----- Bericht van [email protected] ---------
Datum: Thu, 25 Aug 2005 13:14:02 -0400
Van: James Pifer <[email protected]>
Antwoorden aan:For users of Fedora Core releases <[email protected]>
Onderwerp: hard drive config suggestions
Aan: Fedora <[email protected]>
Last week I was out of town and we had a bad electrical storm. My
systems are on their own small UPSes, but that's more for short bursts,
not sustained outages. Anyway, I ended up losing two systems. One
apparently got something corrupted and would not boot, but I could get
to the files through a rescue CD. Not a big deal since I wanted to move
it to new hardware anyway.
The other one had a WD 160GB hard drive fail. The good news it is under
warranty. The bad news is it was part of a LVM with another 160 and 120
drive. So I'm going to have to rebuild the whole thing. It was running a
couple important things, but mostly was used for backing up my mythtv
recordings and videos, music, pictures, etc.
So, on to my question. It's a real hassle to go through this when
ATA/EIDE drives fail, and it seems like they fail a lot nowadays. I have
quite a few of these drives so I'm not looking to purchase anything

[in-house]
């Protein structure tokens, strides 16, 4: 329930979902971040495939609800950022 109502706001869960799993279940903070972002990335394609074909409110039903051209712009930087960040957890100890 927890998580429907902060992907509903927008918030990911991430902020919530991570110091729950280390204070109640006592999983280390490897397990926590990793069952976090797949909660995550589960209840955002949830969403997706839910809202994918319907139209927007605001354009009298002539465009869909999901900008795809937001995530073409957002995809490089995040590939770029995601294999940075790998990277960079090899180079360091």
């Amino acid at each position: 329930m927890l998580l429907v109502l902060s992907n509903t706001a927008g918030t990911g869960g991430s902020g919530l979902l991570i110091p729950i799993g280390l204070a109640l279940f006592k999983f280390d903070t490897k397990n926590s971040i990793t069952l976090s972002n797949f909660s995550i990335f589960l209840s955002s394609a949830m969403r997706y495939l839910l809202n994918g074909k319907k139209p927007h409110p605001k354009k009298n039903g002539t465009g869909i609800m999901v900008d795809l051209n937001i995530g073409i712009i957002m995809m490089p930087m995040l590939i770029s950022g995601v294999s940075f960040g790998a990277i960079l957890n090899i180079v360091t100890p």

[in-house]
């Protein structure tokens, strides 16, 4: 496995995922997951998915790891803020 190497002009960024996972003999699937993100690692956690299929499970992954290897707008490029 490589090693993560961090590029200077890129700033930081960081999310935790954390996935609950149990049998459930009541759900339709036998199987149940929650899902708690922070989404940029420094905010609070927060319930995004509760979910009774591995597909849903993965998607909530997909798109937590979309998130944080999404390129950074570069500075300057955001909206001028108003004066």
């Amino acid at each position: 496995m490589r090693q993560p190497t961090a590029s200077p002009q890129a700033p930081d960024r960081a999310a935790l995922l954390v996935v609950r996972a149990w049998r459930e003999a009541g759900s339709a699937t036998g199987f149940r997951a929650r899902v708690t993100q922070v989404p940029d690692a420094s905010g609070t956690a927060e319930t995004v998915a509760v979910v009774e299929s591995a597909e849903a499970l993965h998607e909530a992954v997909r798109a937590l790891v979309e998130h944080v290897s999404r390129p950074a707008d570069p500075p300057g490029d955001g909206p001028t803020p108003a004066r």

else, like SATA. So I'm wondering should I try doing some type of RAID5
with these drives?
If so I'd want to put 4 of them in it, which then leads me to an
installation issue since the CDROM would be removed. If I did RAID5 I
would need to try and boot off a USB stick and do the install off NFS.
Not sure if this system will even boot off USB. NFS install is not a
But am I helping myself all that much? I can't guarantee the power thing
right now. I have some Belkin UPSes (F6H500-SER) but have yet to get
them working with Linux.
If I have a power failure while running RAID5 are may chances any better
that it will come back up ok?
I assume there's some type of notification to root if a drive fails?
How difficult is it to replace it and have the array rebuild?
Any sugestions or comments?
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----- Einde bericht van [email protected] -----
Just for the information, the minimum number of drives for RAID5 is three, so
you do not have to remove your CD Drive.
RAID 5 is good in keeping your data safe, it is a good start but it is not
foolproof.... You're still have the chance to loose your data, so make